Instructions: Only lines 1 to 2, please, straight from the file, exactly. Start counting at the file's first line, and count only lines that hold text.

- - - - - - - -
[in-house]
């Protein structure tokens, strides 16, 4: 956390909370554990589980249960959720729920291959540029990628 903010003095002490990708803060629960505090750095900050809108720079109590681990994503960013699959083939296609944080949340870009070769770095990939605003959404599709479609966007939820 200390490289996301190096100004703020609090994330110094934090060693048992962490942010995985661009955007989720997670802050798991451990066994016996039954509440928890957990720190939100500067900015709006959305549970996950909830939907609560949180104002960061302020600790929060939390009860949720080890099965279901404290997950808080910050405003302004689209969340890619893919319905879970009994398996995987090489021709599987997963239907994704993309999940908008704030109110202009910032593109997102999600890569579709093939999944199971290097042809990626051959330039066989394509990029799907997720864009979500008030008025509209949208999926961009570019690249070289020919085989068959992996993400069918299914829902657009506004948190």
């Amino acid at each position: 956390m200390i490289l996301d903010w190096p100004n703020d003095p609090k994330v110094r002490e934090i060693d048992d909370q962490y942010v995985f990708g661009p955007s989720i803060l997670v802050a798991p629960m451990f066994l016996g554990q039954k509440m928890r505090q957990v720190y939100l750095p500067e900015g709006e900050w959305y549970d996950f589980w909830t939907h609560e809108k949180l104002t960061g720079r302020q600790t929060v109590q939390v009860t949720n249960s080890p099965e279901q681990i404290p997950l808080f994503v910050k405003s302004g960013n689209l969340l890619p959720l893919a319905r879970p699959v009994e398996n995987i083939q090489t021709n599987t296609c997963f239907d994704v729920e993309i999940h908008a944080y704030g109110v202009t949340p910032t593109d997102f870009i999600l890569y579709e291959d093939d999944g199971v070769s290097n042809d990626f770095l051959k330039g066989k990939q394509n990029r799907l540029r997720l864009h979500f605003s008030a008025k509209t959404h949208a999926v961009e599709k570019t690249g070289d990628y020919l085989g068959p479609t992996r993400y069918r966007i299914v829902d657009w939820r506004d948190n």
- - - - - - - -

[in-house]
């Protein structure tokens, strides 16, 4: 956390909370554990589980249960959720729920291959540029990628 903010003095002490990708803060629960505090750095900050809108720079109590681990994503960013699959083939296609944080949340870009070769770095990939605003959404599709479609966007939820 200390490289996301190096100004703020609090994330110094934090060693048992962490942010995985661009955007989720997670802050798991451990066994016996039954509440928890957990720190939100500067900015709006959305549970996950909830939907609560949180104002960061302020600790929060939390009860949720080890099965279901404290997950808080910050405003302004689209969340890619893919319905879970009994398996995987090489021709599987997963239907994704993309999940908008704030109110202009910032593109997102999600890569579709093939999944199971290097042809990626051959330039066989394509990029799907997720864009979500008030008025509209949208999926961009570019690249070289020919085989068959992996993400069918299914829902657009506004948190």